Simone Weil
By: Joshua Glenn | Categories: HiLo Heroes

It’s difficult to know exactly what to make of SIMONE WEIL (1909-43). The Franco-Jewish quasi-Christian gnostic philosopher, anti-Communist labor activist, and rifle-toting pacifist suffered, according to ex-comrade Georges Bataille’s paradoxical quip, from a “blind passion for lucidity.” Weil’s is “the most comical life I have ever read about, and the most truly tragic and terrible,” claimed Flannery O’Connor, referring, for example, to the frail, near-sighted intellectual’s attempt to join a unit of anarchists during the Spanish Civil War, only to put her foot into a pan of boiling oil; and to her pointless efforts, during World War II, to have herself parachuted back into France — on what can only be interpreted as a suicide mission. Though the following analysis might smack of the sort of reductionism she so fiercely rejected, it’s perhaps most appropriate to describe Weil’s as an anorectic philosophy: i.e., one which revolves around a notion of the over-full self (“The self is only the shadow which sin and error cast by stopping the light of God, and I take this shadow for a being”); of truth which has grown fat and sedentary (“Perfect detachment alone enables us to see things in their naked reality, outside the fog of deceptive values”); and of eternal standards of morality buried under layers of bourgeois sentiment (“[society has become] a machine for breaking hearts and crushing spirits, a machine for manufacturing irresponsibility, stupidity, corruption, slackness and, above all, vertigo”). She was brilliant and cracked. In the end, by refusing to eat more than the Resistance could in German-occupied France, Weil succeeded in starving herself to death.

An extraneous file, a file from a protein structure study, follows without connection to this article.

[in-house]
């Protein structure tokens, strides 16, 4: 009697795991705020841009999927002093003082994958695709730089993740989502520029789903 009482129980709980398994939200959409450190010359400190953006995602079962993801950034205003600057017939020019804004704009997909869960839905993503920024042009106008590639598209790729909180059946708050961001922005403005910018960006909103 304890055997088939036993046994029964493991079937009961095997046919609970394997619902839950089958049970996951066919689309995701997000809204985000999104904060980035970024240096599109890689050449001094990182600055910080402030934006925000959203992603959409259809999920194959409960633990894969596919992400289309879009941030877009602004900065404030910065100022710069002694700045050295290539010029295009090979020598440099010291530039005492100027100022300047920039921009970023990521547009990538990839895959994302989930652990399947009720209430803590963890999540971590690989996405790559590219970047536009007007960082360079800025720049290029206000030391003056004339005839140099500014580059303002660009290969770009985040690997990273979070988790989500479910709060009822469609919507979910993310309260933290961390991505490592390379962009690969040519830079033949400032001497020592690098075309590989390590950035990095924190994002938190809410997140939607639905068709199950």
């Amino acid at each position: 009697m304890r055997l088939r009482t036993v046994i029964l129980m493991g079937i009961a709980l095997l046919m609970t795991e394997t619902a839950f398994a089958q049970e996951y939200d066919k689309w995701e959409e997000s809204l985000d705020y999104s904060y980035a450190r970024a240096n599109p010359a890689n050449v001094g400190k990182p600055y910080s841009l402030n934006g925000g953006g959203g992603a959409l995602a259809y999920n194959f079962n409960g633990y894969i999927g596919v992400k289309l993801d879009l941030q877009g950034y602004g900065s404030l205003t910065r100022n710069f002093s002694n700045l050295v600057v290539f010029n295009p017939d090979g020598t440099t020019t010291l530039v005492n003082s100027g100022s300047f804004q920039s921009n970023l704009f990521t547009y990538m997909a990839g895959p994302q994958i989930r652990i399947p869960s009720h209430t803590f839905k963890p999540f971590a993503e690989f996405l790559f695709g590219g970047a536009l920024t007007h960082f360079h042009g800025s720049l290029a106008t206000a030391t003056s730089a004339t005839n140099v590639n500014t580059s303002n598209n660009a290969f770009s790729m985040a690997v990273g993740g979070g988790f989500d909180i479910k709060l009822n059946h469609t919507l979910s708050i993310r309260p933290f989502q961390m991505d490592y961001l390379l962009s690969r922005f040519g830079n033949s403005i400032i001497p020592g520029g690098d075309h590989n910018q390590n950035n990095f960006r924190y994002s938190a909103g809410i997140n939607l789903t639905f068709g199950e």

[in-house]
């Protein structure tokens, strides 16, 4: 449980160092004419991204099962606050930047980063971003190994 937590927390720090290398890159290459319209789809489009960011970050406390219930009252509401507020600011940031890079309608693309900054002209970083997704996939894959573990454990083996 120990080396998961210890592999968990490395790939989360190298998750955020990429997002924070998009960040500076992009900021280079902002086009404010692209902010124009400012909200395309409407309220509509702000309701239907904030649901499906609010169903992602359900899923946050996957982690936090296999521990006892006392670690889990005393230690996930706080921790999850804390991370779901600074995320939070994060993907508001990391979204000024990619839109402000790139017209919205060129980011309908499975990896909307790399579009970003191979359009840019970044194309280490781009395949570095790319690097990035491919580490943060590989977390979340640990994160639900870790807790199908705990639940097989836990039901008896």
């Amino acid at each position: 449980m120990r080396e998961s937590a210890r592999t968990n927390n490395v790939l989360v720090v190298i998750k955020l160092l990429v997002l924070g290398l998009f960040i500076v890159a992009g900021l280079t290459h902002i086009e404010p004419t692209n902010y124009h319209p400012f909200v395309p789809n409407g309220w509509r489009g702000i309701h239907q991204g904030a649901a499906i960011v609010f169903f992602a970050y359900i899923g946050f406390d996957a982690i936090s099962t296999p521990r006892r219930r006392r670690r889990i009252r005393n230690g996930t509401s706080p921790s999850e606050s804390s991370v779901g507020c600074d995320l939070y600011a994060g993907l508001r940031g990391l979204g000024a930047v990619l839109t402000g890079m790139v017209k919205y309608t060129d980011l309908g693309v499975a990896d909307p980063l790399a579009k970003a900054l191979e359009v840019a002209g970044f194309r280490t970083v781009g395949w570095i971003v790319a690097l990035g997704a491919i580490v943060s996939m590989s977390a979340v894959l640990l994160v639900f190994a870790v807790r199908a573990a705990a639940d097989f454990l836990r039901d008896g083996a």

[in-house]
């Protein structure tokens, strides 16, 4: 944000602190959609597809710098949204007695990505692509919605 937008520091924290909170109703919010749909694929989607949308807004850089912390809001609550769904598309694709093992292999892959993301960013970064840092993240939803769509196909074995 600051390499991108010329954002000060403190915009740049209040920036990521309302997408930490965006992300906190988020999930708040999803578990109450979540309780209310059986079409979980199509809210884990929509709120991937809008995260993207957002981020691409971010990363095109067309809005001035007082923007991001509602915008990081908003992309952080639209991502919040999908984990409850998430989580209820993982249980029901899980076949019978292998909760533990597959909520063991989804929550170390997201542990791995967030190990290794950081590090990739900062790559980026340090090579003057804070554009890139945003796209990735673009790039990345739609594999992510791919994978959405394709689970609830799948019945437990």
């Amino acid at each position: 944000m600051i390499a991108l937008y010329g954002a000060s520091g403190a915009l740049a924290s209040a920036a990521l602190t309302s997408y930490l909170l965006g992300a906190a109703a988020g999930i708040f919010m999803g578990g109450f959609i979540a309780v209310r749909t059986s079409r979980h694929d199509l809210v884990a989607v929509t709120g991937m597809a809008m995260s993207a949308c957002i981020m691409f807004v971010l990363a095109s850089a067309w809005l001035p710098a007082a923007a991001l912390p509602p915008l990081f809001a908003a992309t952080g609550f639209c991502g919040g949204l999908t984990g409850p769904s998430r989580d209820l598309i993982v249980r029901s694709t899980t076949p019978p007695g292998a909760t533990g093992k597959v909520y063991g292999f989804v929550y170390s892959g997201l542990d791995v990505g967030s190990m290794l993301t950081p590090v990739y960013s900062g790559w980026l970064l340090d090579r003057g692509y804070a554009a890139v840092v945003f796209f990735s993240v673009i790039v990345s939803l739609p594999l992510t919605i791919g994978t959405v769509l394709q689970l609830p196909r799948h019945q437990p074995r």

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Joshua Glenn is a Boston-based semiotic culture and brand analyst. He is editor/publisher of HILOBROW and the Radium Age science fiction imprint HILOBOOKS. In addition, Josh is co-author of several books, including (with Mark Kingwell and the cartoonist Seth) THE IDLER'S GLOSSARY and THE WAGE SLAVE'S GLOSSARY, the object-oriented story collections TAKING THINGS SERIOUSLY and (with Rob Walker) SIGNIFICANT OBJECTS, and (with Elizabeth Foy Larsen) the family activities guides UNBORED, UNBORED GAMES, and the forthcoming UNBORED ADVENTURE. In the ’00s, Josh was an editor and columnist for the BOSTON GLOBE's IDEAS section; in the ’90s, he published the high-lowbrow zine/journal HERMENAUT.